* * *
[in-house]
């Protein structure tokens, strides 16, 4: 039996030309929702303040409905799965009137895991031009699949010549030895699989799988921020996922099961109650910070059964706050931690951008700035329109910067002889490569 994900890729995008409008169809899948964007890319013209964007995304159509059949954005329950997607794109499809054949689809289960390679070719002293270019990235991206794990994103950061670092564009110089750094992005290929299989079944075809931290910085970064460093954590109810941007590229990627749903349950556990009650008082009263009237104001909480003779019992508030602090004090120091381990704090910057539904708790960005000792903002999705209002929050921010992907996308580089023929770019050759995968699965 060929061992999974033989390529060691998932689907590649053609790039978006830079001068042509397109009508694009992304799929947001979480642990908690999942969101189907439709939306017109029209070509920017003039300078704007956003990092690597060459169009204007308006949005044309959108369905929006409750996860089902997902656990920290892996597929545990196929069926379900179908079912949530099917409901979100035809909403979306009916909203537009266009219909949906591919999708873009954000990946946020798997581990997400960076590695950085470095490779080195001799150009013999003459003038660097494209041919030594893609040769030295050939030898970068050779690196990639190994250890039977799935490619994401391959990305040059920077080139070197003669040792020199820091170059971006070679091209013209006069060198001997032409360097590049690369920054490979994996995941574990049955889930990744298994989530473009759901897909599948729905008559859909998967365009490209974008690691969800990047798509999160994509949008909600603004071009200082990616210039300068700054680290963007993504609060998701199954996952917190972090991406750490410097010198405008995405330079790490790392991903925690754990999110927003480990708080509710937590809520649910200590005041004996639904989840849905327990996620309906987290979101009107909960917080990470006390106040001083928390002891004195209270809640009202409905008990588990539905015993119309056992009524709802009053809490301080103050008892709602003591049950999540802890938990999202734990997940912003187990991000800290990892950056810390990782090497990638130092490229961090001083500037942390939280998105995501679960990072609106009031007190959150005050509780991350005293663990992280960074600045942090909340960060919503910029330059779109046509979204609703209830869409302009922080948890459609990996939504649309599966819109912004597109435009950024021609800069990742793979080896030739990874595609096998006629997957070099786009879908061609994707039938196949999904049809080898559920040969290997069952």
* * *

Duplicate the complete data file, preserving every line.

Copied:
[in-house]
């Protein structure tokens, strides 16, 4: 039996030309929702303040409905799965009137895991031009699949010549030895699989799988921020996922099961109650910070059964706050931690951008700035329109910067002889490569 994900890729995008409008169809899948964007890319013209964007995304159509059949954005329950997607794109499809054949689809289960390679070719002293270019990235991206794990994103950061670092564009110089750094992005290929299989079944075809931290910085970064460093954590109810941007590229990627749903349950556990009650008082009263009237104001909480003779019992508030602090004090120091381990704090910057539904708790960005000792903002999705209002929050921010992907996308580089023929770019050759995968699965 060929061992999974033989390529060691998932689907590649053609790039978006830079001068042509397109009508694009992304799929947001979480642990908690999942969101189907439709939306017109029209070509920017003039300078704007956003990092690597060459169009204007308006949005044309959108369905929006409750996860089902997902656990920290892996597929545990196929069926379900179908079912949530099917409901979100035809909403979306009916909203537009266009219909949906591919999708873009954000990946946020798997581990997400960076590695950085470095490779080195001799150009013999003459003038660097494209041919030594893609040769030295050939030898970068050779690196990639190994250890039977799935490619994401391959990305040059920077080139070197003669040792020199820091170059971006070679091209013209006069060198001997032409360097590049690369920054490979994996995941574990049955889930990744298994989530473009759901897909599948729905008559859909998967365009490209974008690691969800990047798509999160994509949008909600603004071009200082990616210039300068700054680290963007993504609060998701199954996952917190972090991406750490410097010198405008995405330079790490790392991903925690754990999110927003480990708080509710937590809520649910200590005041004996639904989840849905327990996620309906987290979101009107909960917080990470006390106040001083928390002891004195209270809640009202409905008990588990539905015993119309056992009524709802009053809490301080103050008892709602003591049950999540802890938990999202734990997940912003187990991000800290990892950056810390990782090497990638130092490229961090001083500037942390939280998105995501679960990072609106009031007190959150005050509780991350005293663990992280960074600045942090909340960060919503910029330059779109046509979204609703209830869409302009922080948890459609990996939504649309599966819109912004597109435009950024021609800069990742793979080896030739990874595609096998006629997957070099786009879908061609994707039938196949999904049809080898559920040969290997069952």